The report also found those in lower income jobs were more likely not to get a flu jab (27 per cent compared with 20 per cent from higher incomes).
According to the poll, British adults in lower income occupations were:
-More likely to trust low quality information sources such as chat rooms and forums (19 per cent to 12 per cent)
-Less likely to feel safe in public spaces in the context of Covid-19 (55 per cent to 65 per cent)
-More likely if reluctant to take up the flu jab to say the experience of Covid-19 was a key reason why they were not likely to get vaccinated (25 per cent to 14 per cent).
Across the whole cohort who did not want to take the flu jab, a “small but sizeable” minority said work commitments were a barrier to uptake – particularly among younger people.
The report authors recommend that employers should enhance vaccine accessibility for staff, and enshrine a legal right to time off for vaccination and sick pay in the event of side effects.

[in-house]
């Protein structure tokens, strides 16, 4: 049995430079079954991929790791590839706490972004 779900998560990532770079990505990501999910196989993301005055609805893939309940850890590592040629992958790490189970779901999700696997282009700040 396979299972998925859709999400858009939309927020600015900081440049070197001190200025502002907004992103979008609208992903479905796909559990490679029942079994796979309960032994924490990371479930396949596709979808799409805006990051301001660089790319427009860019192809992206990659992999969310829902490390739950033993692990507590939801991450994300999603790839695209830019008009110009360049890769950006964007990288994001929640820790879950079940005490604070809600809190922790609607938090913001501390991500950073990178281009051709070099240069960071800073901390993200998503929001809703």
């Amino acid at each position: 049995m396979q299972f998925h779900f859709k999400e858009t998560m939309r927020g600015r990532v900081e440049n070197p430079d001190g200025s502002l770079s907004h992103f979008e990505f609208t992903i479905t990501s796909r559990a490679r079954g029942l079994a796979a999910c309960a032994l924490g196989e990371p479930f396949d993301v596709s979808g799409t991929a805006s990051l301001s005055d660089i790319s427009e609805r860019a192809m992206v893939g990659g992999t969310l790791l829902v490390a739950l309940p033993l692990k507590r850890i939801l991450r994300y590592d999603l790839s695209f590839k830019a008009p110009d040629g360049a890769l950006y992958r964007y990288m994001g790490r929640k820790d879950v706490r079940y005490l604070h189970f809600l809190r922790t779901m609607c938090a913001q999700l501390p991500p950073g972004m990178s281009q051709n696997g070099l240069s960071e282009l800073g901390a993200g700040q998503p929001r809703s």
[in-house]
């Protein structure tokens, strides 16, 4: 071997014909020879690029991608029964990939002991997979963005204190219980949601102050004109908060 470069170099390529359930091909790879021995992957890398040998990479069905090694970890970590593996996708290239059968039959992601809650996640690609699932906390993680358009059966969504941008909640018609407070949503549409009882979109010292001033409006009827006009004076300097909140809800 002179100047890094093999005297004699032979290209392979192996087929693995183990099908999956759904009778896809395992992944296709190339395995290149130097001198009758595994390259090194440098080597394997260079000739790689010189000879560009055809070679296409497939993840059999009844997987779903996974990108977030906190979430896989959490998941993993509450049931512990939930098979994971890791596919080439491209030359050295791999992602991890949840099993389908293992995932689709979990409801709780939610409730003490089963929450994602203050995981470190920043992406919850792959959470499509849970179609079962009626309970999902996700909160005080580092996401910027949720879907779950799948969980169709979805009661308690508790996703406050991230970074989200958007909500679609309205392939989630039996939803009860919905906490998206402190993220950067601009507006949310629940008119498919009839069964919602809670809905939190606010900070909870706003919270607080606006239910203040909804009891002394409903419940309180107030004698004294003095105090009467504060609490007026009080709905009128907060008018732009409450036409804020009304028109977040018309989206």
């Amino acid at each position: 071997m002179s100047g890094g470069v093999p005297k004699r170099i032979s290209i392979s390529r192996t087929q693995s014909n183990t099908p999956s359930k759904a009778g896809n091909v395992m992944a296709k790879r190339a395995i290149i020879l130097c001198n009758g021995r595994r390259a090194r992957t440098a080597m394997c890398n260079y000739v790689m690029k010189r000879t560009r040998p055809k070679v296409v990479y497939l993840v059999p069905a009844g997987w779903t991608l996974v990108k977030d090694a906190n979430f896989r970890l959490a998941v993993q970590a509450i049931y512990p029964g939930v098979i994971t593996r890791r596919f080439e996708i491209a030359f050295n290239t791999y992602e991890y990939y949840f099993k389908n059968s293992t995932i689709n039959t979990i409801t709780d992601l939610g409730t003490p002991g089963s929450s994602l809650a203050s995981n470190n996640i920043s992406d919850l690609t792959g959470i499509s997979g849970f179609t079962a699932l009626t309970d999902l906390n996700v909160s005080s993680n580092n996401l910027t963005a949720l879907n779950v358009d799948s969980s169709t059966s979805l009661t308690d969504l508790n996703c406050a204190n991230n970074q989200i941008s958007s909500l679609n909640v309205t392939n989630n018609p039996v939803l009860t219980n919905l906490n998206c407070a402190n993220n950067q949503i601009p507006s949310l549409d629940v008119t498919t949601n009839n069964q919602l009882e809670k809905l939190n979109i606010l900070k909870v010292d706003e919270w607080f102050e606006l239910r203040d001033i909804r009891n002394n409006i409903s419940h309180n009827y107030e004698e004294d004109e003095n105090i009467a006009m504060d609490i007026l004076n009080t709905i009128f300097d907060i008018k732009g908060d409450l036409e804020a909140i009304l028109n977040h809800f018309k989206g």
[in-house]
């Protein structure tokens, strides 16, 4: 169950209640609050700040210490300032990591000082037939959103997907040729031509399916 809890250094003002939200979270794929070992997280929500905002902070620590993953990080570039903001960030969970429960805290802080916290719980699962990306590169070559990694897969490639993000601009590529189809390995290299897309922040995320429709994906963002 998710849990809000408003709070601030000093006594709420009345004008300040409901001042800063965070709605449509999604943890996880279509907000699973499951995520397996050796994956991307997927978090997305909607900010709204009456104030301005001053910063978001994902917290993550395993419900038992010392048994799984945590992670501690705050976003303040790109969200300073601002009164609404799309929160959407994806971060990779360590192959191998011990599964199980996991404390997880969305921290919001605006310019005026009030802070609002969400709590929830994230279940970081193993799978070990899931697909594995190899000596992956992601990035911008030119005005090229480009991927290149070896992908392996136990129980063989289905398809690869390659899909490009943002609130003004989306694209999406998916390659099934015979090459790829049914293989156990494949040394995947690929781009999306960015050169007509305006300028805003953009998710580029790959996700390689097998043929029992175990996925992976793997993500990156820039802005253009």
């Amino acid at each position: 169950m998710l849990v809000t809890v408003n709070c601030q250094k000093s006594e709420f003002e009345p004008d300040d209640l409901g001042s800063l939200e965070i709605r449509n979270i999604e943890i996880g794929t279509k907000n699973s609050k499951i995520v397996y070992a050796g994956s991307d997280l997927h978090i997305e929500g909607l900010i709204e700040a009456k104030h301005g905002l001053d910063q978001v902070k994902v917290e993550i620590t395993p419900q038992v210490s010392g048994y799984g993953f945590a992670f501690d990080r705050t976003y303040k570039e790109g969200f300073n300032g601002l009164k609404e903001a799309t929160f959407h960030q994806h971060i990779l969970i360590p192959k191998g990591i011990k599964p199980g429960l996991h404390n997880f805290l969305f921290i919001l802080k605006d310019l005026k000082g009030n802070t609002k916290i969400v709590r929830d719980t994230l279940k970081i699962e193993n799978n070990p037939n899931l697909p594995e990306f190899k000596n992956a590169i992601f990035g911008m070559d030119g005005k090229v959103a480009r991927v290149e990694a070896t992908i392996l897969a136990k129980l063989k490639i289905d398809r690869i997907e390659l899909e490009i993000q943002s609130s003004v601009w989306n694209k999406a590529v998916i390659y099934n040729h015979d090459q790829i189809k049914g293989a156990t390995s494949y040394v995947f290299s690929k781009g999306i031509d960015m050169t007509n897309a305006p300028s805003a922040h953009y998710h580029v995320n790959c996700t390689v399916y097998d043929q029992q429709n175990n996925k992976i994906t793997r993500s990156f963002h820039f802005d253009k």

They also call for a permanent health disinformation unit aimed at young people, run by the Department of Health and Social Care, and Department for Culture, Media and Sport.
The joint venture could deploy new technologies to combat the spread of misinformation online, the authors said.
Efua Poku-Amanfo, IPPR researcher and lead author of the report, said: “Vaccines are recognised as one of the most effective and cost-efficient health interventions ever created and save millions of lives every year, with over 100,000 deaths in the UK prevented by the Covid-19 vaccine in its first nine months.
“We must continue to harness vaccine’s preventative potential in UK health policy, but their benefits are at risk due to vaccine inequality. People on low incomes or from marginalised backgrounds are more likely to face barriers to taking up vaccinations. The Government must learn the lessons from the pandemic and focus on structural solutions to tackle vaccine inequality.”